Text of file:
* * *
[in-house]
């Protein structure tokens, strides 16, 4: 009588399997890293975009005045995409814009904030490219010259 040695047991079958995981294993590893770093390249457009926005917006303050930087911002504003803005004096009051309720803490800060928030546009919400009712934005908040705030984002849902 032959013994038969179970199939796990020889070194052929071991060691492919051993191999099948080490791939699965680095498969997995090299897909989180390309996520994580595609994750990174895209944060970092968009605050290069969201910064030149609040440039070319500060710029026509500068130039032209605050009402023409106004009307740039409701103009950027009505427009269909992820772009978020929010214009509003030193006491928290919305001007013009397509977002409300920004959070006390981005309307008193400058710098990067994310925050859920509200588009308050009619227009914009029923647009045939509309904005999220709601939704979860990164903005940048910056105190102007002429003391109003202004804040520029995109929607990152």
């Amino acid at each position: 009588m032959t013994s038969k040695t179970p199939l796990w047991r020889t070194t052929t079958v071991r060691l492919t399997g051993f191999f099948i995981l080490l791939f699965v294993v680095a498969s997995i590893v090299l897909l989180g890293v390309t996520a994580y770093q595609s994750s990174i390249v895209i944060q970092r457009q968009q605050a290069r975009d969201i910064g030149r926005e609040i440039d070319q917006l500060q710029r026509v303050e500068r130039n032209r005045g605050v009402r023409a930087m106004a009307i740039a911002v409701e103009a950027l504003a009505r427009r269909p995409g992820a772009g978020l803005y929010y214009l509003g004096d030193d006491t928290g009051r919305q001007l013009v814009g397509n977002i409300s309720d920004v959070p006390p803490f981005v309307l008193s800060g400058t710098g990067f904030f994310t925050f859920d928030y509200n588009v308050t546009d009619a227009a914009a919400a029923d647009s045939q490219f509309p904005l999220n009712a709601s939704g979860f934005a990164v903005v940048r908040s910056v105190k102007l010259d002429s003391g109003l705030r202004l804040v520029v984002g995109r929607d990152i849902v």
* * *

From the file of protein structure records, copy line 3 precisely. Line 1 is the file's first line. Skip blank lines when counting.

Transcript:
């Amino acid at each position: 009588m032959t013994s038969k040695t179970p199939l796990w047991r020889t070194t052929t079958v071991r060691l492919t399997g051993f191999f099948i995981l080490l791939f699965v294993v680095a498969s997995i590893v090299l897909l989180g890293v390309t996520a994580y770093q595609s994750s990174i390249v895209i944060q970092r457009q968009q605050a290069r975009d969201i910064g030149r926005e609040i440039d070319q917006l500060q710029r026509v303050e500068r130039n032209r005045g605050v009402r023409a930087m106004a009307i740039a911002v409701e103009a950027l504003a009505r427009r269909p995409g992820a772009g978020l803005y929010y214009l509003g004096d030193d006491t928290g009051r919305q001007l013009v814009g397509n977002i409300s309720d920004v959070p006390p803490f981005v309307l008193s800060g400058t710098g990067f904030f994310t925050f859920d928030y509200n588009v308050t546009d009619a227009a914009a919400a029923d647009s045939q490219f509309p904005l999220n009712a709601s939704g979860f934005a990164v903005v940048r908040s910056v105190k102007l010259d002429s003391g109003l705030r202004l804040v520029v984002g995109r929607d990152i849902v």